Second Battle of Algeciras

Second Battle of Algeciras
Part of the French Revolutionary Wars
Beau fait d'armes du capitaine Troude 3895.jpg
Beau fait d'armes du capitaine Troude by Morel-Fatio, oil on canvas.
Date12–13 July 1801
Location
ResultBritish victory
Belligerents
United Kingdom United Kingdom
Portugal Portugal
Spain Spain
France France
Commanders and leaders
United Kingdom Rear-Admiral Sir James SaumarezSpain Vice-Admiral Don Juan Joaquin de Moreno [es]
France Contre-Admiral Charles Linois
Strength
6 ships of the line,
2 frigates (inc. one Portuguese frigate, not engaged in combat) (OOB)
9 ships of the line,
3 frigates (OOB)
Casualties and losses
18 killed and 101 wounded2 ships of the line and 1 frigate destroyed,
1 ship of the line captured
2,000 casualties

The Second Battle of Algeciras (also known as the Battle of the Gut of Gibraltar) was a naval battle fought on the night of 12 July 1801 (23 messidor an IX of the French Republican Calendar) between a squadron of British Royal Navy ships of the line and a larger squadron of ships from the Spanish Navy and French Navy in the Gut of Gibraltar.

The battle followed closely the First Battle of Algeciras on 6 July, in which a French squadron anchored at the Spanish port of Algeciras was attacked by a larger British squadron based at nearby Gibraltar. In a heavy engagement fought in calm weather in the close confines of Algeciras Bay, the British force had been becalmed and battered, suffering heavy casualties and losing the 74-gun ship HMS Hannibal. Retiring for repairs, both sides called up reinforcements, the French receiving support first, from the Spanish fleet based at Cadiz, which sent six ships of the line to escort the French squadron to safety.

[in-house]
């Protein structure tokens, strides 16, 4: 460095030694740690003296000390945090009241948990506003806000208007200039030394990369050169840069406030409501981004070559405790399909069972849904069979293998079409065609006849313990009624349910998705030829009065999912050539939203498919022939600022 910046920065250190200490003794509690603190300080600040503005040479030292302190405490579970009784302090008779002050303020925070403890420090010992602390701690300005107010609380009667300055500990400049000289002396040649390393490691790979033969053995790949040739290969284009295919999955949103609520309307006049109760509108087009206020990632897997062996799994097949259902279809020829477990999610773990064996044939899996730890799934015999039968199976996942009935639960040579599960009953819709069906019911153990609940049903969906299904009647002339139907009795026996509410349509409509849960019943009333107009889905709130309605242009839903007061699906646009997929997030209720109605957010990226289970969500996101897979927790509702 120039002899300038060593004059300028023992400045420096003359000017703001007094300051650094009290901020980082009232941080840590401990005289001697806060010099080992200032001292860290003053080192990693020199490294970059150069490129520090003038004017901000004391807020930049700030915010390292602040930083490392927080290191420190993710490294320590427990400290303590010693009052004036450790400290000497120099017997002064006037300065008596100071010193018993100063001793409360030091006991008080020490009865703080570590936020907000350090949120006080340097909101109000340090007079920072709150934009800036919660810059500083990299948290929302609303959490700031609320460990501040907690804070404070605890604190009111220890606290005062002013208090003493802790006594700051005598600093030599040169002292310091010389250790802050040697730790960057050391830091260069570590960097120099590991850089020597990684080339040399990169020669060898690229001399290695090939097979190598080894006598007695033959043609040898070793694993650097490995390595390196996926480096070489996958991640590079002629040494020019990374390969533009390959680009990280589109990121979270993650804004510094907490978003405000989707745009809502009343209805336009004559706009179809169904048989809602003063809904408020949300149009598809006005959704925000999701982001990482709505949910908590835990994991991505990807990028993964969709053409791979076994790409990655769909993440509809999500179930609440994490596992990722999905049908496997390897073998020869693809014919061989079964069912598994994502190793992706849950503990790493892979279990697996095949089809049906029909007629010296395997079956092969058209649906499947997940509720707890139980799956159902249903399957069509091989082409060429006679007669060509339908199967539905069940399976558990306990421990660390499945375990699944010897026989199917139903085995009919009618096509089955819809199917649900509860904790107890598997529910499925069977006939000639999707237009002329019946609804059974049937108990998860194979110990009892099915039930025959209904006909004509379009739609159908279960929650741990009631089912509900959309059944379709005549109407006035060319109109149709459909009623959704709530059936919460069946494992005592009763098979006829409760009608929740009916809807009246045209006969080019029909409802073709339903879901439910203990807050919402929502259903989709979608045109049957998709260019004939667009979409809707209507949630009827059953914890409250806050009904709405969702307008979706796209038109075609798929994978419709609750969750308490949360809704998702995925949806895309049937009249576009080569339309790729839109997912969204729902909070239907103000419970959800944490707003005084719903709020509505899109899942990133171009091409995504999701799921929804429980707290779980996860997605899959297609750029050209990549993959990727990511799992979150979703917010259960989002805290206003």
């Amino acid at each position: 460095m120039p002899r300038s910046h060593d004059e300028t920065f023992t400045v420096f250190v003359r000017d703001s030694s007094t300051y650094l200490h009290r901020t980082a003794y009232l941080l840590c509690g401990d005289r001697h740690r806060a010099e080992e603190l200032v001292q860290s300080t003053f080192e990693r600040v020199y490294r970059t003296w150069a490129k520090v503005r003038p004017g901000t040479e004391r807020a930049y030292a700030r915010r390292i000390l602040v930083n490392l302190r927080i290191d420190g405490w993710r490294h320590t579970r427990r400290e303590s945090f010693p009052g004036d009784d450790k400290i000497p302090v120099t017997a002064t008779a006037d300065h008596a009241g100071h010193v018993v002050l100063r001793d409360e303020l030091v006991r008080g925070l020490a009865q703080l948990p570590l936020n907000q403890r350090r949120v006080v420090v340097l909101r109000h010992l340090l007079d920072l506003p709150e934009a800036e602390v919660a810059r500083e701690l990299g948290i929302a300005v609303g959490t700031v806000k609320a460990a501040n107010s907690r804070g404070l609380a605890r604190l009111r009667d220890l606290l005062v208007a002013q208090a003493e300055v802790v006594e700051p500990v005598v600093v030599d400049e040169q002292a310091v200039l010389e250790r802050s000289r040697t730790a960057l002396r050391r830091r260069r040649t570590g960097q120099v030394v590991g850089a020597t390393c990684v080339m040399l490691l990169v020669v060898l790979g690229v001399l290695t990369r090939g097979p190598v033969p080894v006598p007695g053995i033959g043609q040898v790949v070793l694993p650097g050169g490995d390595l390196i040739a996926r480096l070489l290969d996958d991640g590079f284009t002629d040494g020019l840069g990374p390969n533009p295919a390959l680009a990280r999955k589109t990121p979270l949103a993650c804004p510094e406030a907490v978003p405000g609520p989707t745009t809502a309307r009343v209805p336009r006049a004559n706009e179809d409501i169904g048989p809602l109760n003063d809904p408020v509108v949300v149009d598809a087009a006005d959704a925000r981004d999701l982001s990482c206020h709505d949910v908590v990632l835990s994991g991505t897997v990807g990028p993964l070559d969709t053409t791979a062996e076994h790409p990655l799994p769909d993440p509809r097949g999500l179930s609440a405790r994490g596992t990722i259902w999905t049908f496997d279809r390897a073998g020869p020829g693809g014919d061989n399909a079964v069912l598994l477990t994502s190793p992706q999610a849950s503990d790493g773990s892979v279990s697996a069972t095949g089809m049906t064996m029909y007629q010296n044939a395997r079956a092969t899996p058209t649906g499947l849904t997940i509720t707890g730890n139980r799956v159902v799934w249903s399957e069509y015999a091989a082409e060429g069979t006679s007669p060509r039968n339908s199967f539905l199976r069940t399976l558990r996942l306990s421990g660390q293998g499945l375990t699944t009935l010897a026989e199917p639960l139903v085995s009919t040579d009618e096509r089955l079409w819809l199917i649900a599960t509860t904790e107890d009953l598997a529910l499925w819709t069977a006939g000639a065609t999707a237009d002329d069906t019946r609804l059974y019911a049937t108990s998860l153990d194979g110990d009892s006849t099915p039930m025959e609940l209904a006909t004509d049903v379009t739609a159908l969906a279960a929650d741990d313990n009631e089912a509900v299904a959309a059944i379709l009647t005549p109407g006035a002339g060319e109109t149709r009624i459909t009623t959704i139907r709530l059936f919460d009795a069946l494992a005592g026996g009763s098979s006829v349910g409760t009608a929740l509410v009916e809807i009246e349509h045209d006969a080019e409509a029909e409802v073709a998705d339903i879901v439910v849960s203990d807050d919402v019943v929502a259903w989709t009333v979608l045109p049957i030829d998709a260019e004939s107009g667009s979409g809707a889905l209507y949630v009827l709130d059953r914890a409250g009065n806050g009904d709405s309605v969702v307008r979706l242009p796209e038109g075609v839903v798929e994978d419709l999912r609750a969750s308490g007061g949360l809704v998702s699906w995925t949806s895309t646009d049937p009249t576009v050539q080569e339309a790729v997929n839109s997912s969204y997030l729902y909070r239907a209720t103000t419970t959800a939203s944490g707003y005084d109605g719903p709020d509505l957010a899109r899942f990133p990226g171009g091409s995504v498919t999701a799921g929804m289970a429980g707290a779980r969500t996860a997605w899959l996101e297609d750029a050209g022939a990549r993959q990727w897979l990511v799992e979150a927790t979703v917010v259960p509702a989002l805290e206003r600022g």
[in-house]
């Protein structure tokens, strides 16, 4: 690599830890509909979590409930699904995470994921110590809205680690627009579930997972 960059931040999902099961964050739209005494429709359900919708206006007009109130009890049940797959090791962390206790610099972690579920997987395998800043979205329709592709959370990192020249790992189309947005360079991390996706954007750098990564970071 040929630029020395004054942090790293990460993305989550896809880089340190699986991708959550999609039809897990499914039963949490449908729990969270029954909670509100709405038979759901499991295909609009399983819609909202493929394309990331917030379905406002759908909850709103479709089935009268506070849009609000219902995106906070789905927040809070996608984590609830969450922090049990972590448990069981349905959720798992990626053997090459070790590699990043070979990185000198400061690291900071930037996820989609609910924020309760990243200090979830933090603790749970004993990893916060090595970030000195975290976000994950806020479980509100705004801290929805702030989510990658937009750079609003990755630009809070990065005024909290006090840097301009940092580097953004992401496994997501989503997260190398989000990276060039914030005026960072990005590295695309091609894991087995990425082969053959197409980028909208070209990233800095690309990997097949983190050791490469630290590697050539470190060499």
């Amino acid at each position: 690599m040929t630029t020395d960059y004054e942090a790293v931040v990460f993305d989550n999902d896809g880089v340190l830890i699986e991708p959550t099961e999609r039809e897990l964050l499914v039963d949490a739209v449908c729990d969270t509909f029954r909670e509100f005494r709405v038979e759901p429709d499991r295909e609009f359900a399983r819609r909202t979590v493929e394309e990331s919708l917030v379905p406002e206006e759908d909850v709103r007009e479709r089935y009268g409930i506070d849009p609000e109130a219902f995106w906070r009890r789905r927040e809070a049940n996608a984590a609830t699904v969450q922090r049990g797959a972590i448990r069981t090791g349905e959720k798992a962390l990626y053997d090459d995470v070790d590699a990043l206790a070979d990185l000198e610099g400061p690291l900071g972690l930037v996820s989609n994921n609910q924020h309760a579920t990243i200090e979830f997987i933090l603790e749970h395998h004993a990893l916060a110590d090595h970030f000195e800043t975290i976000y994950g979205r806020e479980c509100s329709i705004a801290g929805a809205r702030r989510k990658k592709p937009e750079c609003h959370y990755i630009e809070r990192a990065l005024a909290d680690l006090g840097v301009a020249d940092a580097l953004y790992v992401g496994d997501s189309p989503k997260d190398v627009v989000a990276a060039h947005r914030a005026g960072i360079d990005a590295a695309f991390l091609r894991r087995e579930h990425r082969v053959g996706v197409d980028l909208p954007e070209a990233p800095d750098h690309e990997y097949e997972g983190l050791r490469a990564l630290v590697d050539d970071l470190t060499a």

Arriving at Algeciras on 9 July, the combined squadron was ready to sail again on 12 July, departing Algeciras to the westwards during the evening. The British squadron under Rear-Admiral Sir James Saumarez, having effected its own hasty repairs, set off in pursuit. Finding that his ships were falling behind, Saumarez instructed his captains to separate and attack the combined squadron as best they were able to. The fastest ship was HMS Superb under Captain Richard Goodwin Keats, which sailed through the Spanish rearguard as a moonless night fell. Superb fired on the rearmost ships, setting the 112-gun Real Carlos on fire and capturing the . Unable to determine friend from foe in the darkness, Real Carlos inadvertently engaged the Spanish ship San Hermenegildo, spreading the fire to its compatriot. Both ships subsequently exploded with enormous loss of life. A second stage of the battle then developed, as HMS Venerable took the lead of the British line, attacking the rearmost French ship Formidable under Captain Amable Troude. In a furious and protracted engagement, Venerable suffered heavy damage and was driven ashore, allowing the remainder of the French force to return to Cadiz without further fighting.